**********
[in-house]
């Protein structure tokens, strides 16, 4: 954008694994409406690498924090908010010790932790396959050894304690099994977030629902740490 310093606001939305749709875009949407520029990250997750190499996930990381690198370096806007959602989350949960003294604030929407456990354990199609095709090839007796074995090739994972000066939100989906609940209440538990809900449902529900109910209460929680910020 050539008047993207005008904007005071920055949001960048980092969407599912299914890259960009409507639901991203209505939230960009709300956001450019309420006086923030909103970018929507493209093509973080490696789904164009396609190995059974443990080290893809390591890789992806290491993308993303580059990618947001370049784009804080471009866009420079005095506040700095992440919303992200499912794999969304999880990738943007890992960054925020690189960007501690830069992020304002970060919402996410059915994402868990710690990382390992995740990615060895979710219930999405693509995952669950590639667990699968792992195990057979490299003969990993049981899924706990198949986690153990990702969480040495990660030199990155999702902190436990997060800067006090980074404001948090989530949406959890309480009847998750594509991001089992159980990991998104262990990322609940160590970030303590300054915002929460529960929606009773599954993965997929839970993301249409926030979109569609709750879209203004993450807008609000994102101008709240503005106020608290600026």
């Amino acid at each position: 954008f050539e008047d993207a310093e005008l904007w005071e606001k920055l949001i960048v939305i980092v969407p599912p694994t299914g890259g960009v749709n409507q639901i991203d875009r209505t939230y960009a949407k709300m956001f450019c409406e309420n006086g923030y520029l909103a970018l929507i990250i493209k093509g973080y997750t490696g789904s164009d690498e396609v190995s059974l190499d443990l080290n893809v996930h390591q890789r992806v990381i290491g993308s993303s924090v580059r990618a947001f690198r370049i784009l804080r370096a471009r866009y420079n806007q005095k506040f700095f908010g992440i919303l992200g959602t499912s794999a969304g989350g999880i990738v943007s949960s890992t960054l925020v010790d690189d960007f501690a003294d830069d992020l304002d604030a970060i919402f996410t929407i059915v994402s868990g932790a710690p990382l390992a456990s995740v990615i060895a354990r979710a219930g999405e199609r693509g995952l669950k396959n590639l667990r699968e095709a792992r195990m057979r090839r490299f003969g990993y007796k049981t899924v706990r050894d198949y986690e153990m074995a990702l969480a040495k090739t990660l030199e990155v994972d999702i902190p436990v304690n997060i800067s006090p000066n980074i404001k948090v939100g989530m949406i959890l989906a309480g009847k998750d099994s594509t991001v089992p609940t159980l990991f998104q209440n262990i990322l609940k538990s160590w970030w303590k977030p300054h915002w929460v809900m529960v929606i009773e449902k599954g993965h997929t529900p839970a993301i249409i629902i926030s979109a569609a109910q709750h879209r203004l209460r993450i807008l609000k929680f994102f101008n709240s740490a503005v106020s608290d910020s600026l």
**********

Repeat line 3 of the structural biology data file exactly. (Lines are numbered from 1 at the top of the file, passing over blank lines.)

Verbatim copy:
């Amino acid at each position: 954008f050539e008047d993207a310093e005008l904007w005071e606001k920055l949001i960048v939305i980092v969407p599912p694994t299914g890259g960009v749709n409507q639901i991203d875009r209505t939230y960009a949407k709300m956001f450019c409406e309420n006086g923030y520029l909103a970018l929507i990250i493209k093509g973080y997750t490696g789904s164009d690498e396609v190995s059974l190499d443990l080290n893809v996930h390591q890789r992806v990381i290491g993308s993303s924090v580059r990618a947001f690198r370049i784009l804080r370096a471009r866009y420079n806007q005095k506040f700095f908010g992440i919303l992200g959602t499912s794999a969304g989350g999880i990738v943007s949960s890992t960054l925020v010790d690189d960007f501690a003294d830069d992020l304002d604030a970060i919402f996410t929407i059915v994402s868990g932790a710690p990382l390992a456990s995740v990615i060895a354990r979710a219930g999405e199609r693509g995952l669950k396959n590639l667990r699968e095709a792992r195990m057979r090839r490299f003969g990993y007796k049981t899924v706990r050894d198949y986690e153990m074995a990702l969480a040495k090739t990660l030199e990155v994972d999702i902190p436990v304690n997060i800067s006090p000066n980074i404001k948090v939100g989530m949406i959890l989906a309480g009847k998750d099994s594509t991001v089992p609940t159980l990991f998104q209440n262990i990322l609940k538990s160590w970030w303590k977030p300054h915002w929460v809900m529960v929606i009773e449902k599954g993965h997929t529900p839970a993301i249409i629902i926030s979109a569609a109910q709750h879209r203004l209460r993450i807008l609000k929680f994102f101008n709240s740490a503005v106020s608290d910020s600026l």